From the introduction to What I Believe, by Leo Tolstoy, Russian novelist (1828-1910)
I am fifty-five years old and, with the exception of the fourteen or fifteen years of my childhood, I have been until recently a “Nihilist” in the proper signification of that term. I have not been a Socialist or Revolutionist, but a Nihilist in the sense of being completely without faith.
Five years ago I came to believe in Christ’s teaching, and my life suddenly changed; I ceased to desire what I previously desired, and began to desire what I formerly did not want. What had previously seemed to me good, now seemed evil; and what had seemed evil, now seemed good.
It happened to me as it happens to a man who goes out on some business and on the way suddenly decides that the business is unnecessary and returns home. All that was on his right is now on his left, and all that was on his left is now on his right; his former wish to get as far as possible from home has changed into a wish to be as near as possible to it. The direction of my life and my desires became different, and good and evil changed places…
The thief on the cross believed in Christ and was saved. I, like that thief on the cross, have believed Christ’s teaching and been saved. And this is no far-fetched comparison, but precisely describes the condition of spiritual despair and horror at the problem of life and death in which I once lived, and of the condition of peace and happiness that now fill my soul. I, like the thief, knew that I had lived and was living badly; and I saw that the greater part of those around me were morally no better than I was. I, like the thief, knew that I was unhappy, and that I suffered; and that all around me were people who were unhappy and suffering likewise; and I saw no way out of this state of misery but through death. I, like the thief nailed to the cross, was nailed by some force to that life of suffering and evil. And as, after the meaningless sufferings and evils of life, the thief awaited the terrible darkness of death, so did I await the same thing.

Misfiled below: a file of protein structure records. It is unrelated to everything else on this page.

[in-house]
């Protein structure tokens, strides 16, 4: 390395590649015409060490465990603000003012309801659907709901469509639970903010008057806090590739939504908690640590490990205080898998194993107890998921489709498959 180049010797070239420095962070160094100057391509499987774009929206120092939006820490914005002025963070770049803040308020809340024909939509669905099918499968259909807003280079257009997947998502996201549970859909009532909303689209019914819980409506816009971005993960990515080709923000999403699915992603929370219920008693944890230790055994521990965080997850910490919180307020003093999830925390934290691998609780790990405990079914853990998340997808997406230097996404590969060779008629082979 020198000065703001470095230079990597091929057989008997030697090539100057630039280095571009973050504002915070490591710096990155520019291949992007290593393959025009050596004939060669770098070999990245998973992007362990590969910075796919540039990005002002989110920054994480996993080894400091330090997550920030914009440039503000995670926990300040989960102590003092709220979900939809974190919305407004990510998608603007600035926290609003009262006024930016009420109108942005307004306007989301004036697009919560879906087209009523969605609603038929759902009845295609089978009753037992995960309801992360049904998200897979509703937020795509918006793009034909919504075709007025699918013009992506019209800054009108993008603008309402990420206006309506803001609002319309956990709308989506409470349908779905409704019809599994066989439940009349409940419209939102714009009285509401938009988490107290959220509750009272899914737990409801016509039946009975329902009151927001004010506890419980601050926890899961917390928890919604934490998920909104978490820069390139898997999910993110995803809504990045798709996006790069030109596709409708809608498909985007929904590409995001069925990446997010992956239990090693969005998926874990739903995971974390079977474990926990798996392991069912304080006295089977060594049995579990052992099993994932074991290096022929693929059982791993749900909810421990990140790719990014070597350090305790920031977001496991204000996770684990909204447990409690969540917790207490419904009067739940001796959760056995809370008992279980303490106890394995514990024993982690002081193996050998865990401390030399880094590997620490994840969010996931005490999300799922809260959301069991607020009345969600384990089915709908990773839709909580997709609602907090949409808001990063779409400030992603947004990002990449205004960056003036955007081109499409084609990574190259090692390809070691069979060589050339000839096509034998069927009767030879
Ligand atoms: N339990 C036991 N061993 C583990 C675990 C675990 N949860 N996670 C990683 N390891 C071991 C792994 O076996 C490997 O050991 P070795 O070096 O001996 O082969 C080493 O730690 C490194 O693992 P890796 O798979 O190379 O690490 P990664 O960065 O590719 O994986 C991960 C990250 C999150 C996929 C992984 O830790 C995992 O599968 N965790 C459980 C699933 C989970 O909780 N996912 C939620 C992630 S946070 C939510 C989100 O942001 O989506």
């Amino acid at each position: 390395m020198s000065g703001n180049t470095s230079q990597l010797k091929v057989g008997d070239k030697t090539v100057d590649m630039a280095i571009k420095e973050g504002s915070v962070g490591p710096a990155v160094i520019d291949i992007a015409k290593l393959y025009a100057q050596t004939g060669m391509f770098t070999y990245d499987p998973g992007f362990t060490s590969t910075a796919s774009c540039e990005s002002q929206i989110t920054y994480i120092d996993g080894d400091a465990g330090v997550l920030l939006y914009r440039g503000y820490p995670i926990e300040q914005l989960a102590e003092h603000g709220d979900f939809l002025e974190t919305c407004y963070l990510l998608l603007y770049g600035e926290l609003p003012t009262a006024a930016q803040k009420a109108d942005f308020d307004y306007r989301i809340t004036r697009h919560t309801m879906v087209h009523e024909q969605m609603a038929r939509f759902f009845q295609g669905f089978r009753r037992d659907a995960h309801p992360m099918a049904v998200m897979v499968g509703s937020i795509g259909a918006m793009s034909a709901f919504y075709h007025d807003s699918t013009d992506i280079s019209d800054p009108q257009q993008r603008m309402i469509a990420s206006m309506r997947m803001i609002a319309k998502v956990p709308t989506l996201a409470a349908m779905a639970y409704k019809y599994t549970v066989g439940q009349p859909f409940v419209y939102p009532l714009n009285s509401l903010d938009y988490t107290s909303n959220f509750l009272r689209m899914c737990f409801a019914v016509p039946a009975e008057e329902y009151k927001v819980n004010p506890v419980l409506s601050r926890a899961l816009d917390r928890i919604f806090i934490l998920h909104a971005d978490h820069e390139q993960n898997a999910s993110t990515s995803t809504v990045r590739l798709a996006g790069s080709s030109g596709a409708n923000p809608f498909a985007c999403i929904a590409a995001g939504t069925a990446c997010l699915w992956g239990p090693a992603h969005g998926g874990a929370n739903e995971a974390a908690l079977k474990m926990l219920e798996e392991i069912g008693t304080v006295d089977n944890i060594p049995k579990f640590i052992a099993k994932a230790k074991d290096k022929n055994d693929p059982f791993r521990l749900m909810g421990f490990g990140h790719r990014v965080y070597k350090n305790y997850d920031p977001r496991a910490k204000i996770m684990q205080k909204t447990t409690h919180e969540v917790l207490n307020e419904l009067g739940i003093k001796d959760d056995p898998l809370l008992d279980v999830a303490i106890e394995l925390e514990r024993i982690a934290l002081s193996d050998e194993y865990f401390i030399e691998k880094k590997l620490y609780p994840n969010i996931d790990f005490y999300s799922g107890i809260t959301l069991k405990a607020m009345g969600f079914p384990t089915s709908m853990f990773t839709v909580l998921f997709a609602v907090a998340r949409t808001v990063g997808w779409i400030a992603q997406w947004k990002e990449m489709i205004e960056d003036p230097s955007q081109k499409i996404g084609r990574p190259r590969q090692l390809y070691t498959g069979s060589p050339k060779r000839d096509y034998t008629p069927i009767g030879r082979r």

In all this I was like the thief, but there was this difference between us: he was dying, and I still lived. The thief could believe that his salvation would be realized beyond the grave, but I could not; because, putting aside the life beyond the grave, I had yet to live on earth. I did not, however, understand life. It seemed awful to me until I heard the words of Christ and understood them; and then life and death no longer seemed to be evils; instead of despair I felt the joy of possessing a life that death has no power to destroy.
Luke 23:42-43 — Then (the other criminal) said, “Jesus, remember me when you come into your kingdom.” Jesus answered him, “I tell you the truth, today you will be with me in paradise.”
Acts 16:30-31 — (The jailer) then brought (Paul and Silas) out and asked, “Sirs, what must I do to be saved?” They replied, “Believe in the Lord Jesus, and you will be saved– you and your household.”
I John 5:5 — Who is it that overcomes the world? Only he who believes that Jesus is the Son of God.
Almighty and merciful Father, whose clemency I now presume to implore, after a long life of carelessness and wickedness, have mercy upon me. I have committed many trespasses; I have neglected many duties. I have done what thou hast forbidden, and left undone what Thou hast commanded. Forgive, merciful Lord, my sins, negligences, and ignorances, and enable me, by the Holy Spirit, to amend my life according to thy Holy Word, for Jesus Christ’s sake. Amen.
–Samuel Johnson (1709-1784)